How you can see Jupiter’s closest approach in Liverpool - Met Office weather forecast for tonight’s spectacle
Jupiter will be at its closest point to Earth since 1963. Here’s how you can view it in Liverpool.
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Jupiter will come within its closest proximity to Earth for nearly 60 years tonight, giving stargazers a fantastic opportunity to view the solar system’s biggest planet.
The Great Red Spot will “reach opposition” on Monday (September 26). This means when Jupiter rises in the east, the sun sets in the west - placing them at opposite sides of Earth.
The giant ball of gas will come within 590 million kilometres of Earth, a rare occurrence in the world of astronomy.
Although Monday will see the ‘close’ approach at its peak, the days surrounding that date will also show Jupiter at close quarters too.
Here is everything you need to know to view the spectacle in Liverpool.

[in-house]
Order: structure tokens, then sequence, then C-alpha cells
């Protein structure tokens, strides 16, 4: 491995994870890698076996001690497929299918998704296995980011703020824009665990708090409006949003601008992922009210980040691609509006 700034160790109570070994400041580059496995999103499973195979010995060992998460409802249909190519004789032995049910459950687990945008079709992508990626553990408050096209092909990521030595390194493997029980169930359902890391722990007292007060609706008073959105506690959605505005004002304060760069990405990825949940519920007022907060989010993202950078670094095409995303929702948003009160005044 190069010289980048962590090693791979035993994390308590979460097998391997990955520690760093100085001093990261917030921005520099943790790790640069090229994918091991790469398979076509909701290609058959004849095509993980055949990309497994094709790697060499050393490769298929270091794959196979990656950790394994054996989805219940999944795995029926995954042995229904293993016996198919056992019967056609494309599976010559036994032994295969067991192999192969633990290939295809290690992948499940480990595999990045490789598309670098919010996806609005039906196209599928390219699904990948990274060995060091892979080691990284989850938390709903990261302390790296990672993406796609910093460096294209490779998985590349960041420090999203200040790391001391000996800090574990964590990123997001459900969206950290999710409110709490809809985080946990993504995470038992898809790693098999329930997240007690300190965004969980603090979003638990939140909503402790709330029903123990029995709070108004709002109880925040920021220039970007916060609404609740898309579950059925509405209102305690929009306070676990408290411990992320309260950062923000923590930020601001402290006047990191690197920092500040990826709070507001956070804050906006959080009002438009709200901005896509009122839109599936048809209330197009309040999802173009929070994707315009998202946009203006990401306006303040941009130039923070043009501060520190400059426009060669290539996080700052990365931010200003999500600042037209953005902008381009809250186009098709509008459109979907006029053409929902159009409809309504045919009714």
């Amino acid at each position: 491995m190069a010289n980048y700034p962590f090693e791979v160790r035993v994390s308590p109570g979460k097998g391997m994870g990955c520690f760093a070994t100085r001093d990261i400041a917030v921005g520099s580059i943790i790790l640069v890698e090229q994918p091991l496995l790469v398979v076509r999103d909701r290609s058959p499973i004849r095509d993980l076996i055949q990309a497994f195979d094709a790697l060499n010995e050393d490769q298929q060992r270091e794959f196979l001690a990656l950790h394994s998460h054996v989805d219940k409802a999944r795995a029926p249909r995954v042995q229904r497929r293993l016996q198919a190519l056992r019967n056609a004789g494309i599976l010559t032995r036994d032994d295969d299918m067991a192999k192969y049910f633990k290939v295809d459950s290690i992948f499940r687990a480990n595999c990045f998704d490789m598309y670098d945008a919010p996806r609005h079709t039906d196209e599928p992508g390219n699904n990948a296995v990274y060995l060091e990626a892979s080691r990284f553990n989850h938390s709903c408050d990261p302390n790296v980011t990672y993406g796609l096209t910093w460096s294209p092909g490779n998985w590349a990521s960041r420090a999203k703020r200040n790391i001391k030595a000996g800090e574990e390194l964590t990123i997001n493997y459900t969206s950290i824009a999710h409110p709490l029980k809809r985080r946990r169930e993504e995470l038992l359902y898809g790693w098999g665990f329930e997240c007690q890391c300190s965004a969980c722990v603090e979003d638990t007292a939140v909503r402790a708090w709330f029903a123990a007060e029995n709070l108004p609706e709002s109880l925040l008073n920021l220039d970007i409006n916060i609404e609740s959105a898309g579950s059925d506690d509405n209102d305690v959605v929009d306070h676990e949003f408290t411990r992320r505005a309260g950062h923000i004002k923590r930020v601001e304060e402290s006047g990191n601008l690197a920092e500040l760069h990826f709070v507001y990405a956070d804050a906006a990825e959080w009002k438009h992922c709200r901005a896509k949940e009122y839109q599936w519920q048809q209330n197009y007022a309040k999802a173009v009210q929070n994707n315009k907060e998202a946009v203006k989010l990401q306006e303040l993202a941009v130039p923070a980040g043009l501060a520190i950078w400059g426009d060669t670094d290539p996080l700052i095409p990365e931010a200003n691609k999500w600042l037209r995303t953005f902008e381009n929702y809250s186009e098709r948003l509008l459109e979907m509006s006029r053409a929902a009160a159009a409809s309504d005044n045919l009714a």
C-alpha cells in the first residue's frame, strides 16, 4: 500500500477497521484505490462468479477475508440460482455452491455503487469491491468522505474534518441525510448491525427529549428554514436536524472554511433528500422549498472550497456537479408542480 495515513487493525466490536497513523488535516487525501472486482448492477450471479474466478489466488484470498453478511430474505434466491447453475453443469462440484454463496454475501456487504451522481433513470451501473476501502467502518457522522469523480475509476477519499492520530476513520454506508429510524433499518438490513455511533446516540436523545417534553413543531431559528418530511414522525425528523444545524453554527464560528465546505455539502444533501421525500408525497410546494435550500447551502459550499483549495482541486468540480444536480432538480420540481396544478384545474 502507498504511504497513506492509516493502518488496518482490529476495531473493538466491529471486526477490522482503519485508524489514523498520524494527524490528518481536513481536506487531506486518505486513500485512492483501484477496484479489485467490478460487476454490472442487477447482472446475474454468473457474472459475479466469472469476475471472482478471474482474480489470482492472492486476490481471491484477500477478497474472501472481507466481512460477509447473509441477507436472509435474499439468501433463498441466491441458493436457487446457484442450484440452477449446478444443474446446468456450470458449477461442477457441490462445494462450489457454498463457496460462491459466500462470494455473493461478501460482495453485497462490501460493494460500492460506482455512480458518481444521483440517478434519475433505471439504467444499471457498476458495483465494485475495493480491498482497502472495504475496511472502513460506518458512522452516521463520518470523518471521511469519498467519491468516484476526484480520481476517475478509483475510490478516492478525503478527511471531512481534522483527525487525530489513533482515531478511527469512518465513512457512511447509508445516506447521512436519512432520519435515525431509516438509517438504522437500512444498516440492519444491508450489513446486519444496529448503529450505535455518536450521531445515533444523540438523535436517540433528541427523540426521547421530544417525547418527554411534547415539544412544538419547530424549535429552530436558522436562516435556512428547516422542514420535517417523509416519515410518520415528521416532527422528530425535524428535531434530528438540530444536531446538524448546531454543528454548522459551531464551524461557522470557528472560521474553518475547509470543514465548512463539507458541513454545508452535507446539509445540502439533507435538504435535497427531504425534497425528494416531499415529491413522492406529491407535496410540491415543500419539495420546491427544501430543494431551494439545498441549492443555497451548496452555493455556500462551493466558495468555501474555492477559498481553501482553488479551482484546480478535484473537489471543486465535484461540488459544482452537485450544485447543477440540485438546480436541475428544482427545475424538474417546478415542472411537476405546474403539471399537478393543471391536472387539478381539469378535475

How to see Jupiter’s close approach in Liverpool?
According to NASA, the best spot for getting a good view of the phenomenon is somewhere high, dark and dry.
Once you’ve made it to your ideal location, look to the eastern horizon around sunset and you should be able to see the planet with the naked eye - aside from the moon, Jupiter is likely to be the brightest object in the sky.
Research astrophysicist at NASA’s Marshall Space Flight Center, Adam Kobelski, said: “With good binoculars, the banding (at least the central band) and three or four of the Galilean satellites (moons) should be visible.
“It’s important to remember that Galileo observed these moons with 17th century optics. One of the key needs will be a stable mount for whatever system you use.”
What is the Met Office weather forecast for this week in Liverpool?
Monday is the best day to view the oldest planet’s approach. However, stargazers should still get a good view of Jupiter for the rest of the week.
The Met office has forecast mostly cloudy and wet weather for the week but visibility remains either ‘good’ or ‘very good’ during the week.
Wednesday is the clearest day in Liverpool and visibility appears very good throughout.